LIT3065 : The Brontes

Convener(s): Dr Amber Regis


General Information

'Literature cannot be the business of a woman's life, nor ought it to be.' So advised Robert Southey, Poet Laureate, to a young Charlotte Bronte in 1837. Just ten years later she and her sisters, Emily and Anne, caused a sensation: their first novels, published under pseudonyms just weeks apart, were read and reviewed with astonishment, praise and censure. Now some 200 years since their births, the Bronte siblings (including their brother, Branwell) sustain a thriving literary tourism industry and their works can be read and enjoyed via a multitude of editions and adaptations. This module will explore the art of the Brontes, their writings, drawings and paintings (including Bronte portraiture), from their collaborative juvenilia to Charlotte's final novel, Villette. These works shed light upon the socio-cultural trends and political upheavals of the 1840s and 1850s, from the plight of the governess to machine breaking in the industrial North. This module will also ask how and why the Brontes have enjoyed such a varied and long-lasting cultural afterlife.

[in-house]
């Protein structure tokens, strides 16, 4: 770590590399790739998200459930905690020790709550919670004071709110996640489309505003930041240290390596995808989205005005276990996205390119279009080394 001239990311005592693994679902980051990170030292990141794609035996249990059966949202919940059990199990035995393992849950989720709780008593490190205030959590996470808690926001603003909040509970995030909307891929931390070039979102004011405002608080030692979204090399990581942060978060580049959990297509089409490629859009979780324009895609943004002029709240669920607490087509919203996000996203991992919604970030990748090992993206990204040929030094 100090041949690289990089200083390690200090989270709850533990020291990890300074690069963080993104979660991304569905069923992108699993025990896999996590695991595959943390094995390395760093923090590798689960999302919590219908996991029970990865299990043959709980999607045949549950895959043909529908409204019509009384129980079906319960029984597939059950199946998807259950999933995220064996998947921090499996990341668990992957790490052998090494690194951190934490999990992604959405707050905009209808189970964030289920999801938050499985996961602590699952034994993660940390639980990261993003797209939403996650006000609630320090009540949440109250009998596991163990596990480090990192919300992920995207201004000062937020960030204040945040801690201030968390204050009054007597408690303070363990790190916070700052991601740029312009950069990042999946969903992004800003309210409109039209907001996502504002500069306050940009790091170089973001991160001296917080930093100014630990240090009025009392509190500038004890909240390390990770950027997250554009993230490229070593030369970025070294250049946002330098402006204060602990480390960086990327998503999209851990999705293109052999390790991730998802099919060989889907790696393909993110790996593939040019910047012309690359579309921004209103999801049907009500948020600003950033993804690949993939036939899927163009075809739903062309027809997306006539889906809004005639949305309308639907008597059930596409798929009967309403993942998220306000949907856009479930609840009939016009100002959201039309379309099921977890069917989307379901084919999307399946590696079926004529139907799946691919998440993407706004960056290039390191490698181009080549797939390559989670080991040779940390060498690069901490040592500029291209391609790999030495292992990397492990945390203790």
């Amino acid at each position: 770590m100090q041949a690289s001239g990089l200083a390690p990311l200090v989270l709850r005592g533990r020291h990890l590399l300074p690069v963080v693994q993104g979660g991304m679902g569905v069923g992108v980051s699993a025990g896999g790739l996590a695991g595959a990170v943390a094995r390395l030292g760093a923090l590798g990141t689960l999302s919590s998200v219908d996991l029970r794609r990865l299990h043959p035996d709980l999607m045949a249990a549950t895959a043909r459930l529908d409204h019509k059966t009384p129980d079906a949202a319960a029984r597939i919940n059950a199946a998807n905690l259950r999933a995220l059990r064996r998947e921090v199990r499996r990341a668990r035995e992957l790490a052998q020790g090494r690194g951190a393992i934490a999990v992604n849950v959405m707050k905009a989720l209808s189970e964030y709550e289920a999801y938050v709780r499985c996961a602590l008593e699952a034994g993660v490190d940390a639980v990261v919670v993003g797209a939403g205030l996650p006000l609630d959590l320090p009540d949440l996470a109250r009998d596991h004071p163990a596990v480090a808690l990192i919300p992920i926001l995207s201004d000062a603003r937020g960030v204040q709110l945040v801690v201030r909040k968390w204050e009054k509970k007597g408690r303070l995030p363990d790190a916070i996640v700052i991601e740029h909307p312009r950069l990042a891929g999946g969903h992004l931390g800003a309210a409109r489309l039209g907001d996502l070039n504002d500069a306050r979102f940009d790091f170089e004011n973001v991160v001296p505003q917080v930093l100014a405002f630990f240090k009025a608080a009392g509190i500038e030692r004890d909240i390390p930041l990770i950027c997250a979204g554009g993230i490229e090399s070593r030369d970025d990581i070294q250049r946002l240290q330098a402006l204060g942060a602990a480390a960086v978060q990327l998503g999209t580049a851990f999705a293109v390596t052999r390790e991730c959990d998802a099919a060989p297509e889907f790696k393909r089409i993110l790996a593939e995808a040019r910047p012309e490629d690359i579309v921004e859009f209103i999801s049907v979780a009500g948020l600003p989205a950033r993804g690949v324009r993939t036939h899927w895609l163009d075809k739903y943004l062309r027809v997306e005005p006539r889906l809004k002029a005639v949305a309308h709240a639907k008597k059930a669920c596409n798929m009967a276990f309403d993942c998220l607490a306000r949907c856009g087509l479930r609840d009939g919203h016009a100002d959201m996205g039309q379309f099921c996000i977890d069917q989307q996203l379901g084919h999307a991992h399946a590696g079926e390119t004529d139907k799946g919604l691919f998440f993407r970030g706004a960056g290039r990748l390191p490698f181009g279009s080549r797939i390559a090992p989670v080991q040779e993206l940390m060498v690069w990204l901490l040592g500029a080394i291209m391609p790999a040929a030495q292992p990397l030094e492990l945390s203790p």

This module is delivered via two weekly sessions: 1] a seminar exploring the Brontes' artworks and writings in the context of their own time, and 2] a workshop exploring the Brontes' cultural afterlives, from the nineteenth through to the twenty-first century (e.g. biopic; film, TV and radio adaptation; literary tourism; neo-Victorian fiction; etc.).


20%: Research proposal and annotated bibliography (1000 words); 80%: Research essay (3000 words).

Contact Details

0114 222 8469

Information last changed: Tuesday 21st of March 2017 :: 09:36:27 AM (GMT)

Please note: This module may or may not run in any individual session. Please check with the course convener.


The University of Sheffield, Western Bank, Sheffield, S10 2TN, UK